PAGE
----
Different challenges, same goal: ambitious European cities strive for clean energy.

 

When it comes to the transition towards clean energy, cities are more ambitious than their national governments. To be able to move forward, cities are looking for support, room to experiment and new competences. That was the main message to the European Commission and Parliament at the political debate on the third and final day of the Eurocities Environment Forum meeting in Antwerp on Friday 17th of March 2017.

Technology isn’t the biggest challenge here

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But the Eurocities conference was not just for lobbying, it was also a great place for cities to share their best practices and challenges.  The city of Amsterdam asked City-zen to present some of its innovative energy solutions at one of the round tables. Amsterdam wants to dismantle its gas network in 35 years’ time. The innovative projects in City-zen help to figure out which barriers we need to overcome to scale up new energy clean solutions and eradicate the use of natural gas. It turns out technology usually isn’t the biggest challenge here. More often the barriers in this transition are legal or social: using your car battery as a storage for home energy is a great idea, but what about the warranties? And if a water company starts selling the energy from drinking water, is that still part of their regulated task?

Warsaw, Nuremberg, Porto…

The conference was a great opportunity to share our experiences and learn what challenges other cities deal with. Warsaw for example is still benefitting from the district heating network built in the communist era, but needs to move away from coal. Nuremberg is concerned that after picking the low hanging fruits in the past decade, they now seem to face a more challenging period. And Porto is wondering how a city in the south can fully use its solar potential without destabilising their grids. Sharing the fact that in the sixties, after the discovery of the gas fields in Groningen, it only took 10 years to connect 98% of Dutch homes to gas, gives inspiration. If we could do it then, why not now?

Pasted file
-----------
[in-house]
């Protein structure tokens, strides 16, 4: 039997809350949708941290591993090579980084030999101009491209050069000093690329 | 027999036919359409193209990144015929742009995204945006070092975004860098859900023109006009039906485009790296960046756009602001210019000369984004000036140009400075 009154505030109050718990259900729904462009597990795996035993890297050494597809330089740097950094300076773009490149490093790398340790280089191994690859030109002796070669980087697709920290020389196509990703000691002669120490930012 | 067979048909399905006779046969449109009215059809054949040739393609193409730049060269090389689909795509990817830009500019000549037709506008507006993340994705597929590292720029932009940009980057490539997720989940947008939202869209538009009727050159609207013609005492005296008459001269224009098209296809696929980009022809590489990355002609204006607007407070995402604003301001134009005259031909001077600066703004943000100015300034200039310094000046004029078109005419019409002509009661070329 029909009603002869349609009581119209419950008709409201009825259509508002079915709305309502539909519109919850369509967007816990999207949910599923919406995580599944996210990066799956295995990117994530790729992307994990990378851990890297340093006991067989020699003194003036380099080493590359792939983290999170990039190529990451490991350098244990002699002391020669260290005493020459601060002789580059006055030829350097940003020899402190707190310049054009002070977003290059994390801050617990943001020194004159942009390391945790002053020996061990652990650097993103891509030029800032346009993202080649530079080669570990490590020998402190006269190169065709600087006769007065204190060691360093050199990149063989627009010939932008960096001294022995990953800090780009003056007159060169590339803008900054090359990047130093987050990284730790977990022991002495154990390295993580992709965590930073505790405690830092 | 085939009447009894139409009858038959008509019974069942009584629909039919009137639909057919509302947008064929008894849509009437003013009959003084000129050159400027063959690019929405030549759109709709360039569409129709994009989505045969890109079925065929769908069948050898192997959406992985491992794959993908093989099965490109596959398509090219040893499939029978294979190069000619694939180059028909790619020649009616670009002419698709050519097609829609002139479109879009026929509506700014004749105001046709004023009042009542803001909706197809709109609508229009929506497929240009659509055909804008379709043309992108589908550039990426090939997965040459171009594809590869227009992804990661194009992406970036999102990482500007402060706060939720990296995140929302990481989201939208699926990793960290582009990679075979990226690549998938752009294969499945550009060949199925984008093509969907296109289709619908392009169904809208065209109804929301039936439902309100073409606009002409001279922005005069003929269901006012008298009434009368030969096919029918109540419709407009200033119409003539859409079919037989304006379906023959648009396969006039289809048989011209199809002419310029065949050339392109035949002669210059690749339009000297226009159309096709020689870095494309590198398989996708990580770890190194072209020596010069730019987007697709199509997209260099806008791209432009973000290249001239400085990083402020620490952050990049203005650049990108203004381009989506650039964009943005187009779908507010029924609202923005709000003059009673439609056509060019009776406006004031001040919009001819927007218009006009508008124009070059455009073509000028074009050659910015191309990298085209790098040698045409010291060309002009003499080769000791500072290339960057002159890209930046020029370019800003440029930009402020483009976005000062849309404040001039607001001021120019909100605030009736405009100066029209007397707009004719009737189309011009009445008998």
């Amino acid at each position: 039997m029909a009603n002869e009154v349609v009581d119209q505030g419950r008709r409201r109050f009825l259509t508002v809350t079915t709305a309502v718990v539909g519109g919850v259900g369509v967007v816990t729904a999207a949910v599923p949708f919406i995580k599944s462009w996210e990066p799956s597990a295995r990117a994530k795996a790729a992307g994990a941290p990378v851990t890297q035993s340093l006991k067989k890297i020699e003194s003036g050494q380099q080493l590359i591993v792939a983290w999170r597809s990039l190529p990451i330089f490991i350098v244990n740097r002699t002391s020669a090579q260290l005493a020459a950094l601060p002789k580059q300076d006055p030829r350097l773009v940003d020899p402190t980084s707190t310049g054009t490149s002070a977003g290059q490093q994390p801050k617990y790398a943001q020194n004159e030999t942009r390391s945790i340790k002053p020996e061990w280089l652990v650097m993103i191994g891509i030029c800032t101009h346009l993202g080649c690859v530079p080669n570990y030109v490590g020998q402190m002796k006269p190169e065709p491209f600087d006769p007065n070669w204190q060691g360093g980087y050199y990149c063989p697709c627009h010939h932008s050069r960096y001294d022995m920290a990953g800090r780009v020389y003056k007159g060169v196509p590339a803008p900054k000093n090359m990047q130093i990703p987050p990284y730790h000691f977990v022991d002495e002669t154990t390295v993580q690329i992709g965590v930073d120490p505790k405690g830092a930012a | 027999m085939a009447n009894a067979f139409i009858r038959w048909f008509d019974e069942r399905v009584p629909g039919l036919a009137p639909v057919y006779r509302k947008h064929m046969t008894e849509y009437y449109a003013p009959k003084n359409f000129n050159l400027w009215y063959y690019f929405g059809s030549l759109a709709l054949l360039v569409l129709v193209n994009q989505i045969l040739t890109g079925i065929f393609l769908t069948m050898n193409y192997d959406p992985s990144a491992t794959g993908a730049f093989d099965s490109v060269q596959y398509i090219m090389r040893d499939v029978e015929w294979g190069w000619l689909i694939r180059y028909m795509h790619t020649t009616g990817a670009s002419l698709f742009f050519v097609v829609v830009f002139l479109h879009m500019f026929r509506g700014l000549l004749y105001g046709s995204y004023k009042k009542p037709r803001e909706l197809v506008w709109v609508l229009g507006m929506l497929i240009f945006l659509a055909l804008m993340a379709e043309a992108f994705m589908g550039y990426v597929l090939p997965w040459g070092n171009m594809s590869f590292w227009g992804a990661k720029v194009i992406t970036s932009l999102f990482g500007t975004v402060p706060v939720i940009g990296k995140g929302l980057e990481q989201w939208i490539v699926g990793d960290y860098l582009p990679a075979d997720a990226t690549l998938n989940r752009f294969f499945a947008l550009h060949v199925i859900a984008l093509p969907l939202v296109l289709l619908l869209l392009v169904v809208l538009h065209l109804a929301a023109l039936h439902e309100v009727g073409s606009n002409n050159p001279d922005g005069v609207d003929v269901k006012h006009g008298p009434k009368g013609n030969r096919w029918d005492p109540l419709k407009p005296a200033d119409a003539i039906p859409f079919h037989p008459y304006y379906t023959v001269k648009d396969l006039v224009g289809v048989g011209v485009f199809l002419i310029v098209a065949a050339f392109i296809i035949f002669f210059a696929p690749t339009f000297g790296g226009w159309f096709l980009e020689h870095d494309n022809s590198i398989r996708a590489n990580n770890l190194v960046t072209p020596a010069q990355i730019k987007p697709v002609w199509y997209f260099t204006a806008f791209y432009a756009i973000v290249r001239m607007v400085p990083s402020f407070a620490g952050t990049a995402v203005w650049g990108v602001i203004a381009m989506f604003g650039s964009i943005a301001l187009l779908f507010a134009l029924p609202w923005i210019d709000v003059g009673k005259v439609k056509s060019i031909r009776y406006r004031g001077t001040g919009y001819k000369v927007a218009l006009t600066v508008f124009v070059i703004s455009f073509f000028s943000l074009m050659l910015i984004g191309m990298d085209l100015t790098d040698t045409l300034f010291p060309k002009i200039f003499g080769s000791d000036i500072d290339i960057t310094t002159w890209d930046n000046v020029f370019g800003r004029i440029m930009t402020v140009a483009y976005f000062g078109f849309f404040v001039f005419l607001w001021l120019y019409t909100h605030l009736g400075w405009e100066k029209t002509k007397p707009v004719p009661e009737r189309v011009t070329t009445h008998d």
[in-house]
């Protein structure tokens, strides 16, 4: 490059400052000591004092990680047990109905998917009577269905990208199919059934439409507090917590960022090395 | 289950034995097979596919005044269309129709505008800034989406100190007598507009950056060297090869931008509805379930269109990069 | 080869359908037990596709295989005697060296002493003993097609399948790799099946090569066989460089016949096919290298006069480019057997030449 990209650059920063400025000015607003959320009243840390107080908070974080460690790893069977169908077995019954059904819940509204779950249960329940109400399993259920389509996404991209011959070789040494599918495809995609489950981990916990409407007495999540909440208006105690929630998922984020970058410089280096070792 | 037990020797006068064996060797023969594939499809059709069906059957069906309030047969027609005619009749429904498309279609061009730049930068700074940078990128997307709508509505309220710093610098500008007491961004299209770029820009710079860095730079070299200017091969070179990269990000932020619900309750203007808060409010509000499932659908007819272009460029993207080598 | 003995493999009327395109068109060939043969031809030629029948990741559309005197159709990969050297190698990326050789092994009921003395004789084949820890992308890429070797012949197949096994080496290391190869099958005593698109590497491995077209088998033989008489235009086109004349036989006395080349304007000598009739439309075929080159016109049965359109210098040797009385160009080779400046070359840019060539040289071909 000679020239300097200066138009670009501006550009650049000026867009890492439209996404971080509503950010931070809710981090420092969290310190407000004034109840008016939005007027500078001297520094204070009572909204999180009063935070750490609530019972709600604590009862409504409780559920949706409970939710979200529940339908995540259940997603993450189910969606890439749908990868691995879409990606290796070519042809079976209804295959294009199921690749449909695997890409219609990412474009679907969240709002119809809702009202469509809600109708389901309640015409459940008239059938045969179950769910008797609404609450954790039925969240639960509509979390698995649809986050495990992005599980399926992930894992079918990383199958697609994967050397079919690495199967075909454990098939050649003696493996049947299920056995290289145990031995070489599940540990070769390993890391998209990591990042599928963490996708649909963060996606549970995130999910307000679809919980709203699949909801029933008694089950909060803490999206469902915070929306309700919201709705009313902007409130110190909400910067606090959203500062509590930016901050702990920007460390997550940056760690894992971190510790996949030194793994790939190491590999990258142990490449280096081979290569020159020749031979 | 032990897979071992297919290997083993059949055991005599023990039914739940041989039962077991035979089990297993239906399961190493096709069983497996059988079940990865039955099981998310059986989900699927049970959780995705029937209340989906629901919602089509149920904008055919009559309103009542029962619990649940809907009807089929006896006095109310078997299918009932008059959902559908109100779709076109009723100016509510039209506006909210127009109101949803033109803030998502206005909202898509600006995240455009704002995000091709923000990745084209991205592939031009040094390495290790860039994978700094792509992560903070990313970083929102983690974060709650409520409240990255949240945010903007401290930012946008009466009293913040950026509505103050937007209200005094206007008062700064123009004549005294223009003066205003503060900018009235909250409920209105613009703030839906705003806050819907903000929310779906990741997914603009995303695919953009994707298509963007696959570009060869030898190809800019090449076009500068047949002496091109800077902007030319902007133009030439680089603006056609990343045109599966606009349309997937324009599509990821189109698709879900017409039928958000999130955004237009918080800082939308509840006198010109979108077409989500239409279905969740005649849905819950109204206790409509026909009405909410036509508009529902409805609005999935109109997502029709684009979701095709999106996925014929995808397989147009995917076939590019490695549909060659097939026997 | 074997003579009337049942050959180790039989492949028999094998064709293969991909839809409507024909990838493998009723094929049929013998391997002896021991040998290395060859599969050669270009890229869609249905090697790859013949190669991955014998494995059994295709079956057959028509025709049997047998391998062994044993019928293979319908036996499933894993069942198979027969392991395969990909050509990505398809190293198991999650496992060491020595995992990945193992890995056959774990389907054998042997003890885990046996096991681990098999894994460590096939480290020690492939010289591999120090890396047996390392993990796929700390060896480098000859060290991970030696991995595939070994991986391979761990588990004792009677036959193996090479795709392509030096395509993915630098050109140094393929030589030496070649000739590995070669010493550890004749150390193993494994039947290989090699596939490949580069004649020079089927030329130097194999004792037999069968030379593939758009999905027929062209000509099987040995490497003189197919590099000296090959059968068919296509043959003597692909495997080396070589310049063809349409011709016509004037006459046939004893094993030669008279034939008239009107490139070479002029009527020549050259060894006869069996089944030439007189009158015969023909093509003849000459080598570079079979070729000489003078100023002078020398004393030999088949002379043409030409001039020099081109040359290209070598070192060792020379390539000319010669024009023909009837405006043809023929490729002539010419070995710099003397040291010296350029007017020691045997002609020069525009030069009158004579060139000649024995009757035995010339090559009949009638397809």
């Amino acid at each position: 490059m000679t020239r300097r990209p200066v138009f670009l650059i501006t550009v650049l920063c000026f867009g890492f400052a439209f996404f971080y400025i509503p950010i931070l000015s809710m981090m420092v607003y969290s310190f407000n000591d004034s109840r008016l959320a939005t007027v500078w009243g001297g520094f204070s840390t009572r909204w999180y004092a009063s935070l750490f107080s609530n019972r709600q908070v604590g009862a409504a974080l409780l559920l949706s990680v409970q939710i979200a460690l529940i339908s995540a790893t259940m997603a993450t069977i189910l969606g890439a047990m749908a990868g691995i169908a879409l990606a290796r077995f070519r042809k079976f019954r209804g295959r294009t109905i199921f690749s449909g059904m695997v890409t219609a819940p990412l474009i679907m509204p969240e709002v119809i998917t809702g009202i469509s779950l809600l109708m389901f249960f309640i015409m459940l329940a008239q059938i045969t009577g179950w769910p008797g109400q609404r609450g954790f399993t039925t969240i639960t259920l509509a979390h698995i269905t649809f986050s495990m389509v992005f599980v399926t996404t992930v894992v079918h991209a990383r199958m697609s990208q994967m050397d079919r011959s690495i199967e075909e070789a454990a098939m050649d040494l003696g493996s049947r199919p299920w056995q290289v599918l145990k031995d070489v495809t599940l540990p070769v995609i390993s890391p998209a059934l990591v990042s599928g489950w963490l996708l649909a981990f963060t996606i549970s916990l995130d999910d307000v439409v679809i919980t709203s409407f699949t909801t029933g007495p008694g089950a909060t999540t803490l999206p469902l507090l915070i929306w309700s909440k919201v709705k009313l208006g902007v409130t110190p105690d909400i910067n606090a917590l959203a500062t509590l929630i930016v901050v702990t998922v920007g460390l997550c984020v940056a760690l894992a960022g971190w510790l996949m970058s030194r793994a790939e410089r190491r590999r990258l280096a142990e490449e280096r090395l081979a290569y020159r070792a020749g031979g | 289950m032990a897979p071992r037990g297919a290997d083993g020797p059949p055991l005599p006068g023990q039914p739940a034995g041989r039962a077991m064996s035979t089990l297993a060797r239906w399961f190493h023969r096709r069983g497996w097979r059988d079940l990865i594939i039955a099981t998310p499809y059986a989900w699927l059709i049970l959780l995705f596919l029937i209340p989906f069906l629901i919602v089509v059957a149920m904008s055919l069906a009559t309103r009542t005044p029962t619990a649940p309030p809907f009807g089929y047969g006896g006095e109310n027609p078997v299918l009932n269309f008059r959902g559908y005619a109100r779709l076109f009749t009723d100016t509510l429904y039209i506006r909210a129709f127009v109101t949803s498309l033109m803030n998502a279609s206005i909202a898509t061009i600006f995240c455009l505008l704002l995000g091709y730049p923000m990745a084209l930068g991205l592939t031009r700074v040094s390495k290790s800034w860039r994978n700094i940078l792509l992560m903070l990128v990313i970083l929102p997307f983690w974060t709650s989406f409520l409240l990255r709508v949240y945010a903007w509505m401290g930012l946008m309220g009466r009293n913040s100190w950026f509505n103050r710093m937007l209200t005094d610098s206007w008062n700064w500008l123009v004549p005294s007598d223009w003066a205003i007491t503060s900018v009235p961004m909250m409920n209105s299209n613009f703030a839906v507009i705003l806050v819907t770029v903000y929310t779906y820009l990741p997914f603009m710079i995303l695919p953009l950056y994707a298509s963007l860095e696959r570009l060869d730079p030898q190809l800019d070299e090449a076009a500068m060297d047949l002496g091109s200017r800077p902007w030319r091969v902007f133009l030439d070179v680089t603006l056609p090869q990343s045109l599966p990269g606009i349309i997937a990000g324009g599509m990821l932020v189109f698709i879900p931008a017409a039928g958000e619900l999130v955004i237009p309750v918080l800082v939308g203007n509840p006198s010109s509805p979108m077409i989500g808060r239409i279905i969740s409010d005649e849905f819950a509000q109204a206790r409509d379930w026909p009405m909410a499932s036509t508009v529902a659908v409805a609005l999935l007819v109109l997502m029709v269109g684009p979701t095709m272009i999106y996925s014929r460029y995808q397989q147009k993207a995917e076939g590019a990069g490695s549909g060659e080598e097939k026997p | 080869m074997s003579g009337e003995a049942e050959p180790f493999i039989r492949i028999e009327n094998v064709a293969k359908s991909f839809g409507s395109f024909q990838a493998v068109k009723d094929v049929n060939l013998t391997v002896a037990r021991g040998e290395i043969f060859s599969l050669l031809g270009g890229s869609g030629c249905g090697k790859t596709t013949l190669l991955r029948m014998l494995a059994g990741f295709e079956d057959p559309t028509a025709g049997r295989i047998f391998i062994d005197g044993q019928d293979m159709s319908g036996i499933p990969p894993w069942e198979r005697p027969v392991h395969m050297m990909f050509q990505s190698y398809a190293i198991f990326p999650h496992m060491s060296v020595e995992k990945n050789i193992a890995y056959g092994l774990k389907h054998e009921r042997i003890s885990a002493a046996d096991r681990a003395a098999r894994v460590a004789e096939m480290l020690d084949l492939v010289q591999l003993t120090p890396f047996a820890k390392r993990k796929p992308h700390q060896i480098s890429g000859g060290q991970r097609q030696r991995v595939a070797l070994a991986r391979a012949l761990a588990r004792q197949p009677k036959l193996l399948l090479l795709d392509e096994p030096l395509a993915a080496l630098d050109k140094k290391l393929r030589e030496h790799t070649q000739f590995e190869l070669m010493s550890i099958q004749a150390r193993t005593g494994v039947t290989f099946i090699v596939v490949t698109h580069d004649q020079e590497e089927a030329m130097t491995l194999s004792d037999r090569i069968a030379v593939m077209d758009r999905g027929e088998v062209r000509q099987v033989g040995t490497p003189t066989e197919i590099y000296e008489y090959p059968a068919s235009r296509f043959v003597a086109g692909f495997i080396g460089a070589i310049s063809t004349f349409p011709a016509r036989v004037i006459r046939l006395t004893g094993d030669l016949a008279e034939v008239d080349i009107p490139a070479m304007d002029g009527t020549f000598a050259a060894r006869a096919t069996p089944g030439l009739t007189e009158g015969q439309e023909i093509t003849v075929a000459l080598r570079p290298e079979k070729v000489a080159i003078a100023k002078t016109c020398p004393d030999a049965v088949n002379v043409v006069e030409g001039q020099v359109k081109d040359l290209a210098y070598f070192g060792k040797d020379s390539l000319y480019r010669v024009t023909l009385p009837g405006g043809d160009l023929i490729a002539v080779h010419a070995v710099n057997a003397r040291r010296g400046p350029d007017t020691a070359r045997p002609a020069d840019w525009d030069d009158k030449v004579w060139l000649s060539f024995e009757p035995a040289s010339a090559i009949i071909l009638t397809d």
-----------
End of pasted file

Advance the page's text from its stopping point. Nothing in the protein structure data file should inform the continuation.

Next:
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  • The Project

    A city operating entirely on clean energy. In theory, it's possible. But in real life? How to integrate new solutions in existing buildings, systems and people's lives? What are the technical, economic or social barriers? And how to overcome these? That's what we learn by doing in 20 projects in Grenoble and Amsterdam.

  • Our Activities

  • Expected Impacts

    • 20 innovations in Grenoble & Amsterdam
    • 35,000 tonnes CO2 saved per year
    • 76,000 m² renovated residential buildings
    • 10,000 dwellings connected to a Smart Grid